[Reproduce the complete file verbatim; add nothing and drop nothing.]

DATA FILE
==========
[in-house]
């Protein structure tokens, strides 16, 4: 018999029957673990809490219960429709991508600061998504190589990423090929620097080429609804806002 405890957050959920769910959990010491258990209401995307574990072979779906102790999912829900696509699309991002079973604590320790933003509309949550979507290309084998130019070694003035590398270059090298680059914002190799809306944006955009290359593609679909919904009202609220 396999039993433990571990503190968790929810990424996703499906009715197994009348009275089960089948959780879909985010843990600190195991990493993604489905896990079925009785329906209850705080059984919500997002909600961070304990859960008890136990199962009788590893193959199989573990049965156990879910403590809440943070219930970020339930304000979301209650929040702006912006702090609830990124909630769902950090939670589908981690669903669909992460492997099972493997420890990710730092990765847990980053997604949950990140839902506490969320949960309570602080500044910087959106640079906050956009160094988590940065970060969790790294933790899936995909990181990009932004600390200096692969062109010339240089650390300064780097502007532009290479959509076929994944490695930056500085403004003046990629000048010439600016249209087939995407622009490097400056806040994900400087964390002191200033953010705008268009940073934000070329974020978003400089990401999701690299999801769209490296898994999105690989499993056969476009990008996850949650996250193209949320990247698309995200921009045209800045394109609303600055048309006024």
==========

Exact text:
[in-house]
């Protein structure tokens, strides 16, 4: 018999029957673990809490219960429709991508600061998504190589990423090929620097080429609804806002 405890957050959920769910959990010491258990209401995307574990072979779906102790999912829900696509699309991002079973604590320790933003509309949550979507290309084998130019070694003035590398270059090298680059914002190799809306944006955009290359593609679909919904009202609220 396999039993433990571990503190968790929810990424996703499906009715197994009348009275089960089948959780879909985010843990600190195991990493993604489905896990079925009785329906209850705080059984919500997002909600961070304990859960008890136990199962009788590893193959199989573990049965156990879910403590809440943070219930970020339930304000979301209650929040702006912006702090609830990124909630769902950090939670589908981690669903669909992460492997099972493997420890990710730092990765847990980053997604949950990140839902506490969320949960309570602080500044910087959106640079906050956009160094988590940065970060969790790294933790899936995909990181990009932004600390200096692969062109010339240089650390300064780097502007532009290479959509076929994944490695930056500085403004003046990629000048010439600016249209087939995407622009490097400056806040994900400087964390002191200033953010705008268009940073934000070329974020978003400089990401999701690299999801769209490296898994999105690989499993056969476009990008996850949650996250193209949320990247698309995200921009045209800045394109609303600055048309006024």